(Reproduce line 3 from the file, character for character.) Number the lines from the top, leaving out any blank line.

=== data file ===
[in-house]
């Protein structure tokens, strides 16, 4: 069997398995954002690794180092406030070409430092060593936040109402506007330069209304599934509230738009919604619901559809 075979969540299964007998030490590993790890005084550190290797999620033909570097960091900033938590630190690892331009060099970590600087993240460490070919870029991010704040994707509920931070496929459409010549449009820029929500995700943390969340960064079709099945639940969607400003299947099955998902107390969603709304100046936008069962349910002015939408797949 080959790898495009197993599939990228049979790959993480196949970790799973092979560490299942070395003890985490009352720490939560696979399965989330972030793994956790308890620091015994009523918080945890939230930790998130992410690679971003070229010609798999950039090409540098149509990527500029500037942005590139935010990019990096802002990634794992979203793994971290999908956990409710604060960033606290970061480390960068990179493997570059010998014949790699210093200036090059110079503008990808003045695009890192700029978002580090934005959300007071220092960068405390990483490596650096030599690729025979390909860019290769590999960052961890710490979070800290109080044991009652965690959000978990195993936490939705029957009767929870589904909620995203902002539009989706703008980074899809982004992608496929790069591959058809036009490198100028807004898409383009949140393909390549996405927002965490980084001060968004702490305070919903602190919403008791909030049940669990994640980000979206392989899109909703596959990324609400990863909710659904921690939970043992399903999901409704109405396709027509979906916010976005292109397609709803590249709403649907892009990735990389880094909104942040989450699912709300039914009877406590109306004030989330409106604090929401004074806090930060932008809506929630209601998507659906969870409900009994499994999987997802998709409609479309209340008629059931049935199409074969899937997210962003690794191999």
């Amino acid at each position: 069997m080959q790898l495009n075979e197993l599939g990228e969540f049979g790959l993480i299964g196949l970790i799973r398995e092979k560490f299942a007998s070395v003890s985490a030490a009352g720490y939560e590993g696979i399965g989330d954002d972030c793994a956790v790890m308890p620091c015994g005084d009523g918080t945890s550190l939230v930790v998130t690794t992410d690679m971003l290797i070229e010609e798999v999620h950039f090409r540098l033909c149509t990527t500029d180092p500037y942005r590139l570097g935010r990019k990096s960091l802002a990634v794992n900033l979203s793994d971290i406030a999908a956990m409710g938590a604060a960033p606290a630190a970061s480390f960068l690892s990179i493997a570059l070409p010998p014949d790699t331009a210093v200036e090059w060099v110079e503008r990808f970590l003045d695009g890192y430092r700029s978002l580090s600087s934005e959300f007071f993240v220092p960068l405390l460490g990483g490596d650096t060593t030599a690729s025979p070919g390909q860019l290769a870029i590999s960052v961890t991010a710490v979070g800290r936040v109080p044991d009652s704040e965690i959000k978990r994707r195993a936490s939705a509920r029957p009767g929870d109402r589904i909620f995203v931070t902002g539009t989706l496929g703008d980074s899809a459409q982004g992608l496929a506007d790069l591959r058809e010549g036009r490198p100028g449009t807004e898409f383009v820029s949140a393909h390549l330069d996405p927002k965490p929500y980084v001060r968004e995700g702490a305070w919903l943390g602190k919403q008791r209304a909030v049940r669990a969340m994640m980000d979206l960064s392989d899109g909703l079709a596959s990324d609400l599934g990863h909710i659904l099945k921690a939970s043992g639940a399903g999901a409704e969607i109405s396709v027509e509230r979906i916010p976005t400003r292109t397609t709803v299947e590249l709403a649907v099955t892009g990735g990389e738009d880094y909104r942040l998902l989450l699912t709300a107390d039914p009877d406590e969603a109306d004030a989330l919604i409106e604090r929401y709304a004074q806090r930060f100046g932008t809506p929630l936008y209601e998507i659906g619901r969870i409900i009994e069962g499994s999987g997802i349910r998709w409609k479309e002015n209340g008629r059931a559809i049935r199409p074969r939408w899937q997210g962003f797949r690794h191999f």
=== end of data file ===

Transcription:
């Amino acid at each position: 069997m080959q790898l495009n075979e197993l599939g990228e969540f049979g790959l993480i299964g196949l970790i799973r398995e092979k560490f299942a007998s070395v003890s985490a030490a009352g720490y939560e590993g696979i399965g989330d954002d972030c793994a956790v790890m308890p620091c015994g005084d009523g918080t945890s550190l939230v930790v998130t690794t992410d690679m971003l290797i070229e010609e798999v999620h950039f090409r540098l033909c149509t990527t500029d180092p500037y942005r590139l570097g935010r990019k990096s960091l802002a990634v794992n900033l979203s793994d971290i406030a999908a956990m409710g938590a604060a960033p606290a630190a970061s480390f960068l690892s990179i493997a570059l070409p010998p014949d790699t331009a210093v200036e090059w060099v110079e503008r990808f970590l003045d695009g890192y430092r700029s978002l580090s600087s934005e959300f007071f993240v220092p960068l405390l460490g990483g490596d650096t060593t030599a690729s025979p070919g390909q860019l290769a870029i590999s960052v961890t991010a710490v979070g800290r936040v109080p044991d009652s704040e965690i959000k978990r994707r195993a936490s939705a509920r029957p009767g929870d109402r589904i909620f995203v931070t902002g539009t989706l496929g703008d980074s899809a459409q982004g992608l496929a506007d790069l591959r058809e010549g036009r490198p100028g449009t807004e898409f383009v820029s949140a393909h390549l330069d996405p927002k965490p929500y980084v001060r968004e995700g702490a305070w919903l943390g602190k919403q008791r209304a909030v049940r669990a969340m994640m980000d979206l960064s392989d899109g909703l079709a596959s990324d609400l599934g990863h909710i659904l099945k921690a939970s043992g639940a399903g999901a409704e969607i109405s396709v027509e509230r979906i916010p976005t400003r292109t397609t709803v299947e590249l709403a649907v099955t892009g990735g990389e738009d880094y909104r942040l998902l989450l699912t709300a107390d039914p009877d406590e969603a109306d004030a989330l919604i409106e604090r929401y709304a004074q806090r930060f100046g932008t809506p929630l936008y209601e998507i659906g619901r969870i409900i009994e069962g499994s999987g997802i349910r998709w409609k479309e002015n209340g008629r059931a559809i049935r199409p074969r939408w899937q997210g962003f797949r690794h191999f």